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Windows Server containers provide superior performance because they are lighter weight. They are not dependent on a virtualization layer or the various layers of abstraction that come with it. Instead, they share the Windows Server OS kernel.
Hyper-V containers are slower, but offer better security because they don't share kernel components with the server's parent OS. Instead, they use Hyper-V virtual machines to host containers within dedicated namespaces. This means a Hyper-V container is likely to be physically larger than a comparable Windows Server container. Similarly, a Hyper-V container typically will not perform as well as a Windows Server container and may even consume more system resources.
So when should you use Windows Server containers vs. Hyper-V containers? A Windows Server container is best for general-purpose workloads, while a Hyper-V container is suitable for high-security environments. Hyper-V containers are most commonly associated with multi-tenant environments such as a public or private cloud. Windows Server containers could be risky in such environments because a tenant could potentially attempt to hack the kernel to gain access to other containers.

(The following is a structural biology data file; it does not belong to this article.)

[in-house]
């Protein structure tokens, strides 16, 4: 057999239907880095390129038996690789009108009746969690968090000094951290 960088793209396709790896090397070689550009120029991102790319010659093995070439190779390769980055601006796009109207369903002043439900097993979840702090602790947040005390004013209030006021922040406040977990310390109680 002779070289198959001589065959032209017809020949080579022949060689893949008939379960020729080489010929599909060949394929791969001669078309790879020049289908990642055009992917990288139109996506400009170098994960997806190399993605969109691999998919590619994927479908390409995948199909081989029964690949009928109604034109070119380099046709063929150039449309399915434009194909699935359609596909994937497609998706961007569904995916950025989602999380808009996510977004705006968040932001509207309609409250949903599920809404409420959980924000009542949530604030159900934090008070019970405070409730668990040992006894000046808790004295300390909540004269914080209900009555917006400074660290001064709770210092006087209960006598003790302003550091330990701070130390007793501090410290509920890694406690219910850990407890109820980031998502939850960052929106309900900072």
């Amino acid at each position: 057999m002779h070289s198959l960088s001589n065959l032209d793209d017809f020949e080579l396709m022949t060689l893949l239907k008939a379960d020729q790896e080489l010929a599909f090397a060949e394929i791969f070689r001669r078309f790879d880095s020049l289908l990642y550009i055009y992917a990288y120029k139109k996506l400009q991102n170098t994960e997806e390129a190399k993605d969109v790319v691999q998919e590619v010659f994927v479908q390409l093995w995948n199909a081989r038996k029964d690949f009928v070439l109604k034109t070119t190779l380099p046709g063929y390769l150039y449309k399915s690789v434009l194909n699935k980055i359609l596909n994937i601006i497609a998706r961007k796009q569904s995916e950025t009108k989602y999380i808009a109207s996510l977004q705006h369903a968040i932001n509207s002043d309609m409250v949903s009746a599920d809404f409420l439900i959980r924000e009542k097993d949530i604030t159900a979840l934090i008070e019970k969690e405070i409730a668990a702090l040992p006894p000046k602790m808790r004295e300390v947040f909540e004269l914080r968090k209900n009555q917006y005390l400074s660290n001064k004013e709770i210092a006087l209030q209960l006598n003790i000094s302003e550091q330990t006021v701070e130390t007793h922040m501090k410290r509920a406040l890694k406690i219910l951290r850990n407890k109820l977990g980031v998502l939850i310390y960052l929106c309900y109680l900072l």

Windows users get to try Docker containers
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